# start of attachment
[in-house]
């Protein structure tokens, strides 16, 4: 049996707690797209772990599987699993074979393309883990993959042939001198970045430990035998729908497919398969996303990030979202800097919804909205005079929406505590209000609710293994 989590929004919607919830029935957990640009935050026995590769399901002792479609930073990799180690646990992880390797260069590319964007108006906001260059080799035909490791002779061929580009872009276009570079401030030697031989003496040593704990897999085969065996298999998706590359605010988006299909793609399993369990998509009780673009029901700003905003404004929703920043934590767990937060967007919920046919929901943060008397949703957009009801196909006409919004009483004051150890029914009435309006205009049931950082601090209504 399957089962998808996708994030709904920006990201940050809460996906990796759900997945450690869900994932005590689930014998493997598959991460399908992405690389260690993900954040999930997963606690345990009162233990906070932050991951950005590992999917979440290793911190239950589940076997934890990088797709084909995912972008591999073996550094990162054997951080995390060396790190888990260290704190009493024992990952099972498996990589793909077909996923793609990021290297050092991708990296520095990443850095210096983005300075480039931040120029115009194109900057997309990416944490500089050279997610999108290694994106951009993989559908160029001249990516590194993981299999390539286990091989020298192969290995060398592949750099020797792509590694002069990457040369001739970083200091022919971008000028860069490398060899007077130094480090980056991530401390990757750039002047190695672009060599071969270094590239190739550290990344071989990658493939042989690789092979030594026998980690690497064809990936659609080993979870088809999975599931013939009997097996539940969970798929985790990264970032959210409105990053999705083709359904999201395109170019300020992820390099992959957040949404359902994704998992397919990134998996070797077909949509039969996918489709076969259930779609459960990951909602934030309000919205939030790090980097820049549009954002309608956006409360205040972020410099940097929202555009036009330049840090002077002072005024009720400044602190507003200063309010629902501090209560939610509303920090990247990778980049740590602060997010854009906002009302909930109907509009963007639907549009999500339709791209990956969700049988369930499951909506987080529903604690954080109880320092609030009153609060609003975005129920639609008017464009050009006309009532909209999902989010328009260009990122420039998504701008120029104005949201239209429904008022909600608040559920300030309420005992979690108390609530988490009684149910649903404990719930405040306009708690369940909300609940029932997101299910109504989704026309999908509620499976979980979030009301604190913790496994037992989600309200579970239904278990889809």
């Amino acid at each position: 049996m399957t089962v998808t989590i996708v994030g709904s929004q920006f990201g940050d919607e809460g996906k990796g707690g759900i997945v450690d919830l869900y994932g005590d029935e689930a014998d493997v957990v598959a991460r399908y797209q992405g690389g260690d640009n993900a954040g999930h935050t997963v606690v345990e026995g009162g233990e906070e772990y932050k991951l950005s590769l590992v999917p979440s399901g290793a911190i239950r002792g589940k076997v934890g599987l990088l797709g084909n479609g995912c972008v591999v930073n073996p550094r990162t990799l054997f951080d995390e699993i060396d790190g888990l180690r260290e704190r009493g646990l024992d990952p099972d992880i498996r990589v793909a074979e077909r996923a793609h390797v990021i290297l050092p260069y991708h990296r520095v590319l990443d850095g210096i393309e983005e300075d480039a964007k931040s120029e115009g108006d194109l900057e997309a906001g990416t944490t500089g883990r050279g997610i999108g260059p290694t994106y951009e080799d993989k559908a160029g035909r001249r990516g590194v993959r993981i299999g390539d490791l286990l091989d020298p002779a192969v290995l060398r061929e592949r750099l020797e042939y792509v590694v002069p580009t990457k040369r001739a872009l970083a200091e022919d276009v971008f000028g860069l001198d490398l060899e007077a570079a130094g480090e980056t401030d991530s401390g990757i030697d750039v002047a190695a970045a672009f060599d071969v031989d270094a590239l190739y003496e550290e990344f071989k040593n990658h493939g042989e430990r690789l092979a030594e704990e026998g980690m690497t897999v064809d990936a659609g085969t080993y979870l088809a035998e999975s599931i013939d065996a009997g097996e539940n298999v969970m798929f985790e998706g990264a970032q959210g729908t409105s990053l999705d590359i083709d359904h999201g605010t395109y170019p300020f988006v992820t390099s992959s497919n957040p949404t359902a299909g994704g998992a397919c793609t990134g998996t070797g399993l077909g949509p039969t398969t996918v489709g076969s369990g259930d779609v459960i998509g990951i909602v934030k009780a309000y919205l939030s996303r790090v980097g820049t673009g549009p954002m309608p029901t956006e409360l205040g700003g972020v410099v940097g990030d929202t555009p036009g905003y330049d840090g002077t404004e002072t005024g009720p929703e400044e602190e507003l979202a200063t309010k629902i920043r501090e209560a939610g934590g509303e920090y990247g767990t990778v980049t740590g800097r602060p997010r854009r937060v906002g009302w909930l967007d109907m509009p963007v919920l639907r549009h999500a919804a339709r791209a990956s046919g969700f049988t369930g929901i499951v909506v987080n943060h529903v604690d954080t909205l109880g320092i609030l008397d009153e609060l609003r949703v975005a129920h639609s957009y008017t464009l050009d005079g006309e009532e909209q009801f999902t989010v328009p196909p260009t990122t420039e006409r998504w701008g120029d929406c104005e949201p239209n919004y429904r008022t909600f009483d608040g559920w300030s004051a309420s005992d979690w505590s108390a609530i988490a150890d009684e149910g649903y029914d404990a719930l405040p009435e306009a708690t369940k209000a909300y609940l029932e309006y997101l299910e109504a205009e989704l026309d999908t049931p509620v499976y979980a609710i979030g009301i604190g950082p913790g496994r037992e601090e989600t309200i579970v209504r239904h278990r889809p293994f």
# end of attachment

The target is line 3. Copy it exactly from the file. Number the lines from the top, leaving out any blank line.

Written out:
């Amino acid at each position: 049996m399957t089962v998808t989590i996708v994030g709904s929004q920006f990201g940050d919607e809460g996906k990796g707690g759900i997945v450690d919830l869900y994932g005590d029935e689930a014998d493997v957990v598959a991460r399908y797209q992405g690389g260690d640009n993900a954040g999930h935050t997963v606690v345990e026995g009162g233990e906070e772990y932050k991951l950005s590769l590992v999917p979440s399901g290793a911190i239950r002792g589940k076997v934890g599987l990088l797709g084909n479609g995912c972008v591999v930073n073996p550094r990162t990799l054997f951080d995390e699993i060396d790190g888990l180690r260290e704190r009493g646990l024992d990952p099972d992880i498996r990589v793909a074979e077909r996923a793609h390797v990021i290297l050092p260069y991708h990296r520095v590319l990443d850095g210096i393309e983005e300075d480039a964007k931040s120029e115009g108006d194109l900057e997309a906001g990416t944490t500089g883990r050279g997610i999108g260059p290694t994106y951009e080799d993989k559908a160029g035909r001249r990516g590194v993959r993981i299999g390539d490791l286990l091989d020298p002779a192969v290995l060398r061929e592949r750099l020797e042939y792509v590694v002069p580009t990457k040369r001739a872009l970083a200091e022919d276009v971008f000028g860069l001198d490398l060899e007077a570079a130094g480090e980056t401030d991530s401390g990757i030697d750039v002047a190695a970045a672009f060599d071969v031989d270094a590239l190739y003496e550290e990344f071989k040593n990658h493939g042989e430990r690789l092979a030594e704990e026998g980690m690497t897999v064809d990936a659609g085969t080993y979870l088809a035998e999975s599931i013939d065996a009997g097996e539940n298999v969970m798929f985790e998706g990264a970032q959210g729908t409105s990053l999705d590359i083709d359904h999201g605010t395109y170019p300020f988006v992820t390099s992959s497919n957040p949404t359902a299909g994704g998992a397919c793609t990134g998996t070797g399993l077909g949509p039969t398969t996918v489709g076969s369990g259930d779609v459960i998509g990951i909602v934030k009780a309000y919205l939030s996303r790090v980097g820049t673009g549009p954002m309608p029901t956006e409360l205040g700003g972020v410099v940097g990030d929202t555009p036009g905003y330049d840090g002077t404004e002072t005024g009720p929703e400044e602190e507003l979202a200063t309010k629902i920043r501090e209560a939610g934590g509303e920090y990247g767990t990778v980049t740590g800097r602060p997010r854009r937060v906002g009302w909930l967007d109907m509009p963007v919920l639907r549009h999500a919804a339709r791209a990956s046919g969700f049988t369930g929901i499951v909506v987080n943060h529903v604690d954080t909205l109880g320092i609030l008397d009153e609060l609003r949703v975005a129920h639609s957009y008017t464009l050009d005079g006309e009532e909209q009801f999902t989010v328009p196909p260009t990122t420039e006409r998504w701008g120029d929406c104005e949201p239209n919004y429904r008022t909600f009483d608040g559920w300030s004051a309420s005992d979690w505590s108390a609530i988490a150890d009684e149910g649903y029914d404990a719930l405040p009435e306009a708690t369940k209000a909300y609940l029932e309006y997101l299910e109504a205009e989704l026309d999908t049931p509620v499976y979980a609710i979030g009301i604190g950082p913790g496994r037992e601090e989600t309200i579970v209504r239904h278990r889809p293994f």